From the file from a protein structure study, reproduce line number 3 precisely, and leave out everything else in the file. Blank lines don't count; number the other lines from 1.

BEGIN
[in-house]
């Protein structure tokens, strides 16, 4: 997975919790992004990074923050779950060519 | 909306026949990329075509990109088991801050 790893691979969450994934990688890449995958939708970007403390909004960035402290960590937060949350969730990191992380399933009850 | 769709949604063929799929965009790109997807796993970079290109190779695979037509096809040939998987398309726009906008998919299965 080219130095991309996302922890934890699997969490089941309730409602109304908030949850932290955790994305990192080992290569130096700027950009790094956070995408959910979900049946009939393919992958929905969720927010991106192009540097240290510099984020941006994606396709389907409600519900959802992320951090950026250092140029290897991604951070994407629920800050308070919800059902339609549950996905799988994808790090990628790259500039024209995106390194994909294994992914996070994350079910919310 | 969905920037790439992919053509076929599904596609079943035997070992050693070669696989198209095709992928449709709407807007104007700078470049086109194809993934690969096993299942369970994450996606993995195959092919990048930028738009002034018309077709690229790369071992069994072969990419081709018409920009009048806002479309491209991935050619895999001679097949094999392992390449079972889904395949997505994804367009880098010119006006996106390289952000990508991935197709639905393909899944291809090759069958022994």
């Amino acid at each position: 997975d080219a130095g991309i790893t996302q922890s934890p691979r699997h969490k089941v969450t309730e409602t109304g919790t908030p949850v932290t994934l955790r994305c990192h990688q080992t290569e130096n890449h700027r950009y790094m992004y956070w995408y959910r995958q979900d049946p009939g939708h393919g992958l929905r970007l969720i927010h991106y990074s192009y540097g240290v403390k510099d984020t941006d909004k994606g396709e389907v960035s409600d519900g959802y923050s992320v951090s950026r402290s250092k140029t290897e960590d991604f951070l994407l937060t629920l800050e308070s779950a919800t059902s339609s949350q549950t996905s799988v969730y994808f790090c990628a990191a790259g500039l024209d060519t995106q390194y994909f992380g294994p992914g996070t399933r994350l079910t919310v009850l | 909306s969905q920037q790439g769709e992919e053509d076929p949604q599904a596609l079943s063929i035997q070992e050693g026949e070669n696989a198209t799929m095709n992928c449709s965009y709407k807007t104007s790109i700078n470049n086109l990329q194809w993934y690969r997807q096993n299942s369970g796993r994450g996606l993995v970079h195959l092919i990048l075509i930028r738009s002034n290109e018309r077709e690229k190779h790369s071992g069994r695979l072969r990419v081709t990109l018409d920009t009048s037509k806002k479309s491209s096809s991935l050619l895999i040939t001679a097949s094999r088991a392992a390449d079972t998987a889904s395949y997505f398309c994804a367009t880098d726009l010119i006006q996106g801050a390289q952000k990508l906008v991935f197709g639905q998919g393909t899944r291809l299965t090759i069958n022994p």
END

């Amino acid at each position: 997975d080219a130095g991309i790893t996302q922890s934890p691979r699997h969490k089941v969450t309730e409602t109304g919790t908030p949850v932290t994934l955790r994305c990192h990688q080992t290569e130096n890449h700027r950009y790094m992004y956070w995408y959910r995958q979900d049946p009939g939708h393919g992958l929905r970007l969720i927010h991106y990074s192009y540097g240290v403390k510099d984020t941006d909004k994606g396709e389907v960035s409600d519900g959802y923050s992320v951090s950026r402290s250092k140029t290897e960590d991604f951070l994407l937060t629920l800050e308070s779950a919800t059902s339609s949350q549950t996905s799988v969730y994808f790090c990628a990191a790259g500039l024209d060519t995106q390194y994909f992380g294994p992914g996070t399933r994350l079910t919310v009850l | 909306s969905q920037q790439g769709e992919e053509d076929p949604q599904a596609l079943s063929i035997q070992e050693g026949e070669n696989a198209t799929m095709n992928c449709s965009y709407k807007t104007s790109i700078n470049n086109l990329q194809w993934y690969r997807q096993n299942s369970g796993r994450g996606l993995v970079h195959l092919i990048l075509i930028r738009s002034n290109e018309r077709e690229k190779h790369s071992g069994r695979l072969r990419v081709t990109l018409d920009t009048s037509k806002k479309s491209s096809s991935l050619l895999i040939t001679a097949s094999r088991a392992a390449d079972t998987a889904s395949y997505f398309c994804a367009t880098d726009l010119i006006q996106g801050a390289q952000k990508l906008v991935f197709g639905q998919g393909t899944r291809l299965t090759i069958n022994p």